By Leyla Shokoohe
Ensemble Theatre Cincinnat’s latest production, “brownsville song (b-side for tray),” is not a comfortable play. Playwright Kimber Lee has written a tough show, full of anguish.
Running through Oct. 30, “brownsville song” also is timely and worthy of community discussion, something Ensemble hopes to spark following each performance.
Inspired by real life events — the murder of a 20-year-old African-American man in Brownsville, a borough of Brooklyn — the play is familiar in its grief. A matronly woman laments the absence of her beloved relative, describes the way the killings of black men are brushed over quickly in the news, and begs the audience to not shed our tears over his death, but rather, in tribute to his brief, meaningful life.
The woman is Lena, Tray’s grandmother and custodian, who guards him and his little sister, Devine, with fierce determination. Lena defends Tray against his own youthful indiscretions and against the world at large. Actress Deborah Brock-Blanks makes you ache right along with her, and her scenes with Tray strike the most emotional, realistic chords.
The sibling dynamic between actors Kameron Richardson and Ari Johnson also is perfect. Anyone with a brother or sister, older or younger, will recognize the way Tray and Devine care for each other. (Choreographer Darnell Benjamin’s staging is great, too – a scene where Tray playfully spars with Devine is effortless and realistic, and a scene with the two related to Devine’s dance class is very powerful.)
Tray is a typical teenage boy, a bit blustery and cocksure, but his respectful of his grandmother, loving to his sister and passionate about boxing. At times during the play, I forgot that Tray died; he was brought to life so well by Richardson that it seemed impossible to think of Tray’s death.
That is perhaps one of the most poignant points of Brownsville. It seems impossible to think of anyone dying until suddenly they do – and we as a society have become numb to it. As Lena points out in her brilliant opening monologue, folks pay attention to the faces of tragedy in headlines for just a few weeks, and then move on. Swap out one sad story for the next, get your emotional catharsis fix one day with Tray’s story and the next with someone else’s. Lena wants her grandson’s sad story to stick.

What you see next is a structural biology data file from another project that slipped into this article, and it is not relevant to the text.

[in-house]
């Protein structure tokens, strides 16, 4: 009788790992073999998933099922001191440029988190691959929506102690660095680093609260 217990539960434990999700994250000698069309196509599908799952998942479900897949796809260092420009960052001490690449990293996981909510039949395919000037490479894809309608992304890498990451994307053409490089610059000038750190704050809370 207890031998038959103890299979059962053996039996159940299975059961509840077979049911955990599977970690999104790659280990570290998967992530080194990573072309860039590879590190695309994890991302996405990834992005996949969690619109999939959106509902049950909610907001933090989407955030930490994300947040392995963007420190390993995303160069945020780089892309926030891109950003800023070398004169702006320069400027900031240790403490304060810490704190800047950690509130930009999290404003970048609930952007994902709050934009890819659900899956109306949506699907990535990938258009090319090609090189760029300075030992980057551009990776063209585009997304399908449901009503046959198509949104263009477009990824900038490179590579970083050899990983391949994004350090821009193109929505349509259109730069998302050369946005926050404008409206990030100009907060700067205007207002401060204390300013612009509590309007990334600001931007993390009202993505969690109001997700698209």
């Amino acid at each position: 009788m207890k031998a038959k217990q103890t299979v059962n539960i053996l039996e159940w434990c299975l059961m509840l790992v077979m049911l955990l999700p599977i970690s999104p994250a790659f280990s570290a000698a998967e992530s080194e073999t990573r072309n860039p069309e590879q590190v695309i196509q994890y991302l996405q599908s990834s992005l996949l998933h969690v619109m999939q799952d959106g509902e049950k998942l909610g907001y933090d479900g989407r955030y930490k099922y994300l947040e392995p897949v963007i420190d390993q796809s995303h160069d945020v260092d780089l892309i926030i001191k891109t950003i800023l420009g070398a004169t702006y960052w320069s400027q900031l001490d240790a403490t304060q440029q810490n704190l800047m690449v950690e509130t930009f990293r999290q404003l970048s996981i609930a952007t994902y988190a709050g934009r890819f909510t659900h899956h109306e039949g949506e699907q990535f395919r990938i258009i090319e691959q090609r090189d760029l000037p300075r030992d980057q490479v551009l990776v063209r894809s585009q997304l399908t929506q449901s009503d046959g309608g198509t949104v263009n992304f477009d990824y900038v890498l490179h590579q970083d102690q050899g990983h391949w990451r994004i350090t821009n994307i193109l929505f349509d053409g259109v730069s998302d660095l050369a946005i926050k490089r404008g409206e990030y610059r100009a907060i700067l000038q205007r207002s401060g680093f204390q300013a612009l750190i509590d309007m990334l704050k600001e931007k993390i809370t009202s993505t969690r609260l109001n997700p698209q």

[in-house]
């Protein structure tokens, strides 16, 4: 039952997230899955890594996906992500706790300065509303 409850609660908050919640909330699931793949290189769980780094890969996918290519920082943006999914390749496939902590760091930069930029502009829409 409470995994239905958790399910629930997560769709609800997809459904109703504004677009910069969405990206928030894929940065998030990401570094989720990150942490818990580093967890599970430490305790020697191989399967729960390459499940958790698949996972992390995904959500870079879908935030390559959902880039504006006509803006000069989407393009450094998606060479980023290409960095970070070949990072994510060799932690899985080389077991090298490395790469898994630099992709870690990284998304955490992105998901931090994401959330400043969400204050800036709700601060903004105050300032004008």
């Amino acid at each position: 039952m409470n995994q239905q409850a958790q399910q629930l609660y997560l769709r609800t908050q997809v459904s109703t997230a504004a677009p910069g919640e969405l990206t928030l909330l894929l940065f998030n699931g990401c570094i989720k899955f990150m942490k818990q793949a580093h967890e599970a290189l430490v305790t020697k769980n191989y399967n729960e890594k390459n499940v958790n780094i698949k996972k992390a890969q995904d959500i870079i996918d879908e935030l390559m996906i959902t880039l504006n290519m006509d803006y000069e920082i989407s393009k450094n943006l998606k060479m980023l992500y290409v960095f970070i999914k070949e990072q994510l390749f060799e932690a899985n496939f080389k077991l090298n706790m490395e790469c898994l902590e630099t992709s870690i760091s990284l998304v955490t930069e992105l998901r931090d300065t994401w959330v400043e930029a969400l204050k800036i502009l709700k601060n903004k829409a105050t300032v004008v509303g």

Director D. Lynn Meyers wanted the story to stick, too. She enlisted community engagement specialist Tracy L. Wilson, on staff at Cincinnati Opera, to coordinate the talk-back at the end of the evening, and Tommie Lewis, president of Make It Plain Consulting, to facilitate the post-performance open discussion. It was a moving hour or so of “sharing our truths,” with people of all different colors and walks of life. Lewis encouraged the audience to express how they were feeling and handled the discussion in a smooth and fair way.
I was perhaps naively surprised by just how many people who spoke had encountered some kind of gun violence in their lives. One man said five people in his family had been victims of gun violence. We discussed the cycle of violence and what leads to it, and many folks spoke of responsibility and possible solutions.
But the last woman to speak had the most impactful thing to say, in my opinion. She talked about accountability – not just as individual to oneself, but as an individual contributing to a community, a society. She spoke about bringing up her children as a single mother and leaning on friends and family who willingly helped. It struck me that Lena is the community for Tray and Devine. She took them in after their father was murdered and their stepmother fell down a hole of substance abuse. She was their rock and I hope everyone has some kind of Lena in their lives.
The relevance of “brownsville song” to our current cultural landscape where so many people are losing their lives to gun violence cannot be overstated. Gun violence perpetrated by individuals of equal social standing, gun violence perpetrated by officers of the law, gun violence perpetrated by random chance – it’s all happening. The best way to start changing it is to keep talking about it. This play will help you do that.